Crypt of the Necrodancer Soundtrack
Crypt of the Necrodancer Soundtrack
April 21, 2015
Download at Bandcamp
This game is amazing! On paper it sounds like a disaster, a fast paced rogue like dungeon crawler that’s also a rhythmic action game, but it’s designed so well that it feels natural and amazing to play. It’s really difficult to get the hang of at first, and the challenge becomes pretty ridiculous towards the last few zones, but learning enemy patterns and performing every action to the beat of the music feels natural and is so satisfying. I don’t know how they did it but Brace Yourself Games have made an indie masterpiece out of an idea that sounds like it shouldn’t work. It also has an opera singing shop keeper called Freddie Merchantry, need I say more?
Of course with a game that requires precise movements to the beat of the music you would expect the music to be top quality, and who better to create catchy tunes with funky beats than indie composer legend Danny Baranowsky. While there is the option to use your own music with the game, what Baranowsky has created is strong rhythmic material with catchy tunes added in for good measure. I would recommend using the original soundtrack with the game, and I’ll explain why.
This album and the game starts with one of the best tracks, “Tombtorial”. The mid tempo beat is a perfect speed to introduce the game mechanics, and it’s obvious where the beat lies with it’s incredibly strong kick drum, even when some of the other synth parts do some off beat reverse effects. Each layer of the music adds something significant to the progression and the harmonies work together to create an incredibly strong opening number. Next we have “Rhythmortis”, the lobby music. The memorability here comes from the bass end, which for most of the game is filtered (the filtered version can also be heard in this soundtrack), which is a reward to work towards. It feels very dance like while having it’s own distinct feel, just like “Watch Your Step”, which has a slow start but when it gets going you will hear elements of other tunes from the game, dubstep, disco and other styles of dance music. It’s so strange to hear a dance soundtrack with a dungeon crawler, but this music is so cleverly crafted and memorable.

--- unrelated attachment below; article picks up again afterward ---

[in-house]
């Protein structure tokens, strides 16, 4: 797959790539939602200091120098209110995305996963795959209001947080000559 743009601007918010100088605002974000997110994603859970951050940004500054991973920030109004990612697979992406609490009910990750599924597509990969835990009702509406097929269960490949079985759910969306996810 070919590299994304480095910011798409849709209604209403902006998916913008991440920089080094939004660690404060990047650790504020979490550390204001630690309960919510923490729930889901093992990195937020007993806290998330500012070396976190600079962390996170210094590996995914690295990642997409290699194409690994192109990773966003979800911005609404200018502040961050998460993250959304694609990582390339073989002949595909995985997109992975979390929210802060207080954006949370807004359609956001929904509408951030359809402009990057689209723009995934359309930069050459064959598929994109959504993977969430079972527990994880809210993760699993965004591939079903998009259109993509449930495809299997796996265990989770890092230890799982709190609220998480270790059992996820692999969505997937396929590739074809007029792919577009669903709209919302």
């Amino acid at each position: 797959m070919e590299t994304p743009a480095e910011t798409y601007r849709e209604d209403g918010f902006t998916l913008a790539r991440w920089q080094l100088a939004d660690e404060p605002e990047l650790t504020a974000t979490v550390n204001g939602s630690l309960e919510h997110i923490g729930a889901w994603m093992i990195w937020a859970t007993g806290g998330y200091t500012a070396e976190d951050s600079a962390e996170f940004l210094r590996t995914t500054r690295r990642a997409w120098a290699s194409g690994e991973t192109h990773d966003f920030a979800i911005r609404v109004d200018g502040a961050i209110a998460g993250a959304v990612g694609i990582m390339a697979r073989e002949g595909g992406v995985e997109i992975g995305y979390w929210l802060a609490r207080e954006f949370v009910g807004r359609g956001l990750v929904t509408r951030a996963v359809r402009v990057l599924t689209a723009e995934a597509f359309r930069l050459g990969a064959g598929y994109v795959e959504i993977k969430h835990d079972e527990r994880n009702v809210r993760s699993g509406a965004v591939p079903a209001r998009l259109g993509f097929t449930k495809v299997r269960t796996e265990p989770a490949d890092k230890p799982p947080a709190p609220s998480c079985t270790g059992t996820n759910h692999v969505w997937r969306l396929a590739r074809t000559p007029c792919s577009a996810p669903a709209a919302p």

Then the album moves on to the main level tunes, starting with zone 1’s first tune, “Disco Descent”. This tune is amazing, immediately grabbing attention with it’s initial sounds, then when the main melody gets going it’s impossible not to groove along. The first level of each tune needed to be good as you will die a lot in this game, and this tune does the job spectacularly. The next tune, “Crypteque”, opts for more of a swing beat, and goes in several different directions throughout it’s run time, each one making sure the piece never rests on it’s laurels. This is a piece where I feel the bass is the most interesting part. Then we have “Mausoleum Mash”, which after a slow start drives into a fast paced catchy melody which doesn’t disappoint, and the unpredictable, clever use of filtering keeps the engagement levels high.
Zone 2’s pieces slow things down and take a more chilled out approach. “Fungal Funk” starts off slow but then goes into double time allowing it’s melody to do some different things. The rest of the piece goes back and forth between these two modes before chilling out again to end. “Grave Throbbing” is next, which includes some 8-bit sounds. This is probably the slowest piece from the soundtrack, opting for more of a hip hop song drum beat. Then “Portabellohead” is the kind of music you might hear in a shopping centre, with it’s slow funk drum beat and it’s 80’s inspired sounds. These pieces are deceptive as they make you think these are going to be slow levels but in game the beat is closer to double time.